The Civil War
One of the most crucial parts of American history is the Civil War, this war is the test to see if a nation can survive and be united with the idea of liberty and justice for all. The winning of the Mexican War introduces new territory to the United States causing controversy in what should become free or slave states. At the cost of the free and slave states is the amount of electoral votes within either party.
The constitution in which our founders state “all men are created equal” becomes more of an issue due to the amount of slavery Southern America is dependent upon. The test of the Civil War stems from the founders view of liberty and justice for all. The Southern view of all was far different from the Northern view. The Southern view of all was white male landowners. The Northern view of all included not only the white male, but had started to include the blacks and women as the Northern states moved to a more industrialized based region.
Kennedy Hickman states: While the South was devoted to an agrarian plantation economy with a slow growth in population, the North had embraced industrialization, large urban areas, infrastructure growth, as well as was experiencing high birth rates and a large influx of European immigrants. This boost in population doomed Southern efforts to maintain balance in the government as it meant the future addition of more free states and the election of a Northern, potentially anti-slavery, president. (Hickman, K. “The Approaching Storm”)
Based of the constitution that the nations founders had set out, liberty and justice for all included all Americans. Therefore this was crucial for the Mexican War and in turn the Civil War. As a result of the Mexican War, Texas becomes a slave state, therefore California becomes a free state. The Mexican War also introduces more western territory causing more controversy over slave or free states in those areas. Jennifer Roback Morse states: Without doubt, the annexation of the Republic of Texas by the United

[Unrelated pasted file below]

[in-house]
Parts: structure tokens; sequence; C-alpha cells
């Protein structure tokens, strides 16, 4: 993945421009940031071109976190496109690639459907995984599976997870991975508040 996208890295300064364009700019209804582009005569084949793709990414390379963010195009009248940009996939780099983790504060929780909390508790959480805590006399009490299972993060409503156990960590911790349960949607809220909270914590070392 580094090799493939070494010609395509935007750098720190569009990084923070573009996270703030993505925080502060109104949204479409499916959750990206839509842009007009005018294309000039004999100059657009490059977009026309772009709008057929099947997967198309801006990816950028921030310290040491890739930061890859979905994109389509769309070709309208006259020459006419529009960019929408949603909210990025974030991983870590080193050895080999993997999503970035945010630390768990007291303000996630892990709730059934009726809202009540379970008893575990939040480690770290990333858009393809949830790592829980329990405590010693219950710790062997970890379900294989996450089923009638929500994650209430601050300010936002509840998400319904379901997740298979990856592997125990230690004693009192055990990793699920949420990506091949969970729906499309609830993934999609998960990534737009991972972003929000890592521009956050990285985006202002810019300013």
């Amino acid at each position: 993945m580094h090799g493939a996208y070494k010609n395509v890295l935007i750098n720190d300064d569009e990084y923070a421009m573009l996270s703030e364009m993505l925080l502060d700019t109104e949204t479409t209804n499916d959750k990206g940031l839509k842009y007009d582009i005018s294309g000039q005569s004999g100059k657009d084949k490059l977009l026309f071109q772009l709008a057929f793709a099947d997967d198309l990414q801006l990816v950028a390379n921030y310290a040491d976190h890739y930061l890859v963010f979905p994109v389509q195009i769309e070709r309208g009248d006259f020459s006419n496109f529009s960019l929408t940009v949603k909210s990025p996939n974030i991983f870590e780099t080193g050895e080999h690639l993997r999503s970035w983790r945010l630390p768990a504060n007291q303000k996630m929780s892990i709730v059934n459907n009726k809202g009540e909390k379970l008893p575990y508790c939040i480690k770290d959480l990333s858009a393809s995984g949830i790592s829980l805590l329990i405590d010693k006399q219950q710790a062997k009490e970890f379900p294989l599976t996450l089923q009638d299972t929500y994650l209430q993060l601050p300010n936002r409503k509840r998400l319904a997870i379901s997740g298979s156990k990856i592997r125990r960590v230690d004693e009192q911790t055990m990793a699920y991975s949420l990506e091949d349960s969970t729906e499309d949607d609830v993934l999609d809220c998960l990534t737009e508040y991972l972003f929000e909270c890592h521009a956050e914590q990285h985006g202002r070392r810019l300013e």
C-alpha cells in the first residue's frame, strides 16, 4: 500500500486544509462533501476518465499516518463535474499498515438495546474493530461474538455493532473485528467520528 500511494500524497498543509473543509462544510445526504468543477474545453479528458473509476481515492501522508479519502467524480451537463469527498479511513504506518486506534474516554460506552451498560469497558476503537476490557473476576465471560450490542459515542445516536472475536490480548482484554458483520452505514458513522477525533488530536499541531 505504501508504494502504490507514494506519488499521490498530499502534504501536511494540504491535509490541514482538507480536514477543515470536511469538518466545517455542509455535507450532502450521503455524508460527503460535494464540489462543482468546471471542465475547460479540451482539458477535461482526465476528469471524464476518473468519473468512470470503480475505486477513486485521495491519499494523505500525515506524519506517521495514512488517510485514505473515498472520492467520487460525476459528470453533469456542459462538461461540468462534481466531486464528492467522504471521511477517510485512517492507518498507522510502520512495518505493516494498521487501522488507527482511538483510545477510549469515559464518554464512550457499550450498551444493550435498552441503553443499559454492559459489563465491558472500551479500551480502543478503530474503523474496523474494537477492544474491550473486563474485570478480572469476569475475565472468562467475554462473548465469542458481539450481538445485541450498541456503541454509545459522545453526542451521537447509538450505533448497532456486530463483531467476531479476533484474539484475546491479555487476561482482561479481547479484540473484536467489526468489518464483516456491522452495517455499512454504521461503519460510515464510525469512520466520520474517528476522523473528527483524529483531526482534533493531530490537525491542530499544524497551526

States was a critical event in North American history. In the view of many historians, the annexation of Texas marked the point at which the Civil War became unavoidable. The annexation itself provoked partisan polarization, sectional acrimony, and political upheaval serious enough to prompt a realignment of the political parties. (Morse, J. “New Light on the Annexation of Texas”) Therefore the North and South were now concerned about how many electoral votes each would have.
If more were anti-slavery than those pro-slavery then all decision potentially could always be swayed in one direction. In order to keep this under control for each slave state that entered, a free state would enter. However, most of the South wasn’t slave owners, but the men there felt the pressure of the slave owning plantations to also take up arms and defend the South. “Most Southerners were hand-to-mouth farmers who owned no slaves at all. ” (Keegan, J. The American Civil War”) Most of the Southerners fought simply because they believed in the unity of the Southern states and not in the fact that the whole nation had to be pro-slavery.
Northerners believed in order to be a nation both the South and North had to unite on the slavery front, and on the basis of “liberty and justice for all” fueled the fight for the Northern states. The Civil War was fueled with the idea that “all men are created equal,” in turn the North believed that the slaves had to be freed. The Northerners had started to view the act of holding slaves as immoral and unjust.
People of the South, who were slave holders saw it as an advantage for the slaves keeping them from experiencing the hardships of the impoverished black Northerners working in factories and providing for themselves. The Southerners did not see that they were holding back a group of people from being educated, owning land, and providing for themselves. The act of owning slaves was not following the constitution because that meant all men were not created equal, this was the view of the North. Slavery was the main obstacle holding back this nation from being truly united in all since f the word.
“We the People of the United States, in Order to form a more perfect Union, establish Justice, insure domestic Tranquility, provide for the common defense, promote the general Welfare, and secure the Blessings of Liberty to ourselves and our Posterity, do ordain and establish this Constitution of the United States of America. ” (US Constitution, art. 1, sec. 1. ) With the beginning of the constitution it is easily deduced that they would agree with all the points made here that it was crucial to unite the North and South in order to uphold the constitution.
Abraham Lincoln states “a new nation, conceived in Liberty, and dedicated to the proposition that all men are created equal. ” This sums it up best that now once united we as a nation can grow and become what the founders had only dreamed of, a nation united on all fronts ready to with stand the test of time.